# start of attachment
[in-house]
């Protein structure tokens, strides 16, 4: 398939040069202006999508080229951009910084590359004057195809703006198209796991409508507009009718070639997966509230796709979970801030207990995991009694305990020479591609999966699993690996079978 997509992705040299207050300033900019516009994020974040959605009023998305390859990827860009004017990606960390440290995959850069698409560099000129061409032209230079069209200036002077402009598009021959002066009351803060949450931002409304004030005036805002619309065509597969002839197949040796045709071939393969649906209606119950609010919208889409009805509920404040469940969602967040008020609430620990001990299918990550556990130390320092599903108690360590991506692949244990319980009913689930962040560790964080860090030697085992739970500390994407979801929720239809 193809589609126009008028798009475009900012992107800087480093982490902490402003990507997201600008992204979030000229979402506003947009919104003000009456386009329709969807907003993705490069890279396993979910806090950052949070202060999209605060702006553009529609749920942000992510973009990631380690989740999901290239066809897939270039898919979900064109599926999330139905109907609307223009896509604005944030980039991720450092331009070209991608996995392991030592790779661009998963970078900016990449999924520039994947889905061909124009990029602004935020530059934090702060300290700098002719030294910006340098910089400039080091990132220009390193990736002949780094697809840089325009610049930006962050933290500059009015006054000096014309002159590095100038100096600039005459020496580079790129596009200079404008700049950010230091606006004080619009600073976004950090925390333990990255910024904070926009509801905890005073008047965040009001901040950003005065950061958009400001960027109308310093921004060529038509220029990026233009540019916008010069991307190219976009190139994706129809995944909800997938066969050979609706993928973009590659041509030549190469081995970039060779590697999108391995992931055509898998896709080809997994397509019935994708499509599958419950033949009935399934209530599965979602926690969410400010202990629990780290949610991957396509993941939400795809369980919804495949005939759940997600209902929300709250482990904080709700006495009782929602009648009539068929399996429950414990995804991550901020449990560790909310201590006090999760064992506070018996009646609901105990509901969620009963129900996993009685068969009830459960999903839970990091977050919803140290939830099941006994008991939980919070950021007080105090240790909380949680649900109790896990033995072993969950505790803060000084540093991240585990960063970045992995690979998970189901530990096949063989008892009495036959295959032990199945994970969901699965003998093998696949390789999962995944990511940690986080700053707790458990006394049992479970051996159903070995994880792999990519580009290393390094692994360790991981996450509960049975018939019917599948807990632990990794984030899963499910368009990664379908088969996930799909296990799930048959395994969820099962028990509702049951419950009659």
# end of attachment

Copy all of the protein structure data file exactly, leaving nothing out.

[in-house]
């Protein structure tokens, strides 16, 4: 398939040069202006999508080229951009910084590359004057195809703006198209796991409508507009009718070639997966509230796709979970801030207990995991009694305990020479591609999966699993690996079978 997509992705040299207050300033900019516009994020974040959605009023998305390859990827860009004017990606960390440290995959850069698409560099000129061409032209230079069209200036002077402009598009021959002066009351803060949450931002409304004030005036805002619309065509597969002839197949040796045709071939393969649906209606119950609010919208889409009805509920404040469940969602967040008020609430620990001990299918990550556990130390320092599903108690360590991506692949244990319980009913689930962040560790964080860090030697085992739970500390994407979801929720239809 193809589609126009008028798009475009900012992107800087480093982490902490402003990507997201600008992204979030000229979402506003947009919104003000009456386009329709969807907003993705490069890279396993979910806090950052949070202060999209605060702006553009529609749920942000992510973009990631380690989740999901290239066809897939270039898919979900064109599926999330139905109907609307223009896509604005944030980039991720450092331009070209991608996995392991030592790779661009998963970078900016990449999924520039994947889905061909124009990029602004935020530059934090702060300290700098002719030294910006340098910089400039080091990132220009390193990736002949780094697809840089325009610049930006962050933290500059009015006054000096014309002159590095100038100096600039005459020496580079790129596009200079404008700049950010230091606006004080619009600073976004950090925390333990990255910024904070926009509801905890005073008047965040009001901040950003005065950061958009400001960027109308310093921004060529038509220029990026233009540019916008010069991307190219976009190139994706129809995944909800997938066969050979609706993928973009590659041509030549190469081995970039060779590697999108391995992931055509898998896709080809997994397509019935994708499509599958419950033949009935399934209530599965979602926690969410400010202990629990780290949610991957396509993941939400795809369980919804495949005939759940997600209902929300709250482990904080709700006495009782929602009648009539068929399996429950414990995804991550901020449990560790909310201590006090999760064992506070018996009646609901105990509901969620009963129900996993009685068969009830459960999903839970990091977050919803140290939830099941006994008991939980919070950021007080105090240790909380949680649900109790896990033995072993969950505790803060000084540093991240585990960063970045992995690979998970189901530990096949063989008892009495036959295959032990199945994970969901699965003998093998696949390789999962995944990511940690986080700053707790458990006394049992479970051996159903070995994880792999990519580009290393390094692994360790991981996450509960049975018939019917599948807990632990990794984030899963499910368009990664379908088969996930799909296990799930048959395994969820099962028990509702049951419950009659």